Matthew: Have you thought, as I have, that Walt’s books have a lot to say of great importance to our modern church?

David: Many of his books are aimed at the church. And they inform, but not in a text book way. Anyone who has read him knows that story and imagination are the foundations of his message. Story puts flesh on dogma and imagination brings it to life. I think for Walt, story is a living thing, as is the Church. When either becomes simply an offering of pleasant, unimaginative information, it dies.

Matthew: What about the broader cultural response to his writings? I went to a secular New England college in the early 1980s. It wasn’t the sort of institution where I would have expected to find any of Wangerin’s pastoral (non-fiction) titles to be sitting on a faculty member’s desk or even buried on some bookshelf. And yet one day I was in a conversation with one of the better-known literature professors about speculative fiction (fantasy and sci-fi) and he recommended to me The Book of the Dun Cow (not knowing I had already read the book.) That title seemed to have spoken powerfully to a lot of readers.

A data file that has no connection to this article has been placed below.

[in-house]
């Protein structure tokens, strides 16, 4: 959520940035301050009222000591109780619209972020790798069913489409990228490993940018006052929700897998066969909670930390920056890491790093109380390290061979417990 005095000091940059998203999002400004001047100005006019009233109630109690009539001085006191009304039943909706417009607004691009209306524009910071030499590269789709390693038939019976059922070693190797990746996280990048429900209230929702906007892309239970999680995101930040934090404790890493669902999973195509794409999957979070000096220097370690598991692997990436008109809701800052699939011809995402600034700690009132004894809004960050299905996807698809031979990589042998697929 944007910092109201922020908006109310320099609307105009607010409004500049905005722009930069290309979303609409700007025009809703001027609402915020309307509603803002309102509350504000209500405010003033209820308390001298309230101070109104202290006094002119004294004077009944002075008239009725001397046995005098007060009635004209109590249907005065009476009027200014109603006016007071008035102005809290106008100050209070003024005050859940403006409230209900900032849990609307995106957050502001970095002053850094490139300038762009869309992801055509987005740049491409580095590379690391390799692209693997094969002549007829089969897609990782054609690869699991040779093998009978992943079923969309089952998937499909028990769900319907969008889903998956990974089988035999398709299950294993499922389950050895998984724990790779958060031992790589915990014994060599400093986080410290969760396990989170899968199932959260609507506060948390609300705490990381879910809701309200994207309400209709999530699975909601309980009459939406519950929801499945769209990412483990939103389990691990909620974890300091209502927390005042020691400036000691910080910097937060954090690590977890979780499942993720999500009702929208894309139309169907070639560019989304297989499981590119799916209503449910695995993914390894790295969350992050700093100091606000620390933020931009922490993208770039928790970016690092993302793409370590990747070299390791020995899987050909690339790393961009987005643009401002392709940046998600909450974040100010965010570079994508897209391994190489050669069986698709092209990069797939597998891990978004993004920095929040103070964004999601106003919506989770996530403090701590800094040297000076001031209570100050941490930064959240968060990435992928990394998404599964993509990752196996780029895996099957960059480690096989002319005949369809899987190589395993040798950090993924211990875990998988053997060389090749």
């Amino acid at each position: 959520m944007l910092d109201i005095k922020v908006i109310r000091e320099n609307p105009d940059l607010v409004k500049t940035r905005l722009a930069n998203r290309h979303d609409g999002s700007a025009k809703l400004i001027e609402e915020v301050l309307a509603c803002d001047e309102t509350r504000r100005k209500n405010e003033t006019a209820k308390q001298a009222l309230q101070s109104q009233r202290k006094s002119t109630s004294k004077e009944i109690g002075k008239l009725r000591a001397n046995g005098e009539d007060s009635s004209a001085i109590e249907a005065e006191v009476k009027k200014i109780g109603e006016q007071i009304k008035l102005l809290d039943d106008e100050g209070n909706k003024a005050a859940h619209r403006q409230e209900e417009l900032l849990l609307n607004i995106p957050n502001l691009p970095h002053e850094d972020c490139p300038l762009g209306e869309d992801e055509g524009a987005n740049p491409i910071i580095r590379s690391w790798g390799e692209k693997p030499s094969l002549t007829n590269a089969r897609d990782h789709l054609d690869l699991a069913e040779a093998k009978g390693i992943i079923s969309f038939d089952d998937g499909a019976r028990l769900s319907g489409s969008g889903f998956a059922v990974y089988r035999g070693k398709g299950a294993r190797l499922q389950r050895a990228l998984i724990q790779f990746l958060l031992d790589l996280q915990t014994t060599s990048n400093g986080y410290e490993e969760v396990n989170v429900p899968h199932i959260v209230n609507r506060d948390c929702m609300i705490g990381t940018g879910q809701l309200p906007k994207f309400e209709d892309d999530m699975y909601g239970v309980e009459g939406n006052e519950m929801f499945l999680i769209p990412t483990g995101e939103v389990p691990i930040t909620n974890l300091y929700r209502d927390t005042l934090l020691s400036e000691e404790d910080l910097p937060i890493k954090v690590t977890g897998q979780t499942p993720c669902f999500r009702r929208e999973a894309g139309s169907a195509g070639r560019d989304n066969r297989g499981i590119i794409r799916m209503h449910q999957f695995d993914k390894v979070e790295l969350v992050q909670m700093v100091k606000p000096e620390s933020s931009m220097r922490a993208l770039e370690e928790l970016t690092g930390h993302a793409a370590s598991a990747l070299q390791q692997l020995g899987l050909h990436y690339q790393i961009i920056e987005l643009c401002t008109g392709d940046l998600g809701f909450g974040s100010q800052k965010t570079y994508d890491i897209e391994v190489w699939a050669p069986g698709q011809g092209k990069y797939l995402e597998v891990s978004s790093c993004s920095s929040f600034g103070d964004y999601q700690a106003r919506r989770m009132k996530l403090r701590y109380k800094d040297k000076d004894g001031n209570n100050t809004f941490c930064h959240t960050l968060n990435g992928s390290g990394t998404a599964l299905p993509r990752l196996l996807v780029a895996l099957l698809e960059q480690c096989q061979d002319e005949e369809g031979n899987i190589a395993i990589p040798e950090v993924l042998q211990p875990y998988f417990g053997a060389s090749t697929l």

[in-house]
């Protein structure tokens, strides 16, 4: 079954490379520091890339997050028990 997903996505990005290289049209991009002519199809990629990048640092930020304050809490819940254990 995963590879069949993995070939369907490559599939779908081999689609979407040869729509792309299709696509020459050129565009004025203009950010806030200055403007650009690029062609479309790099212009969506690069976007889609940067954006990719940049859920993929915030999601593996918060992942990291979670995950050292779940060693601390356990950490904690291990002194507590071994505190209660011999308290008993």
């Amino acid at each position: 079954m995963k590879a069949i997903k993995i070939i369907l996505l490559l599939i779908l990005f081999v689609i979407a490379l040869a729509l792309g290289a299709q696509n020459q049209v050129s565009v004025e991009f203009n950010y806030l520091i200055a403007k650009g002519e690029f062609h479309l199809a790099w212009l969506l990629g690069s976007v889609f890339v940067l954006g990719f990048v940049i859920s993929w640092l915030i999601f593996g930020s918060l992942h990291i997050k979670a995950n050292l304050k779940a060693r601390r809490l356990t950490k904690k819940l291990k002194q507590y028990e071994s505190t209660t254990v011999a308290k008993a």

David: Good writing is good writing. You may not want to live in France, but you still drink their wine.

Matthew: Did knowing Walt personally give you any insights into any of his writings?

David: Once you know a writer it’s difficult to separate the person from the work. So, yes, knowing him did give me insights. But the insights were incidental compared to the depth of enjoyment I get from reading him. And even before I knew Walt well, I’d read several of his books. The Book of the Dun Cow, The Book of Sorrows and Potter come to mind. And they were and are among my favorites. To paraphrase Aristotle, reading Walt’s books before I knew him, I couldn’t conceive of who wrote them, but after knowing Walt, I realized only he could.

Matthew: If you had a budget to pick any of his writings and make a film of them, what would it be?

David: Several years ago I brought Horton Foote and Walt together to adapt his memoir, Miz Lil and the Chronicles of Grace, into a film. They talked for days. Horton ended up writing a lovely screenplay that told the story of Walt’s life from birth into his early twenties. It was an engaging and poignant piece, as you would expect from the screenwriter of To Kill a Mockingbird. Several studios were interested. But it turns out that it was one of those projects (of which there are many) that was on everybody’s list to read, but nobody’s list to make. Another movie-worthy work of Walt’s is The Book of the Dun Cow. A friend of mine wrote an Off-Broadway musical version that is wonderful. And I’ve always thought The Book of the Dun Cow would make a terrific animated feature. And who knows? In Hollywood, great projects can sit on the shelf for years until suddenly they’re rediscovered.


bottom of page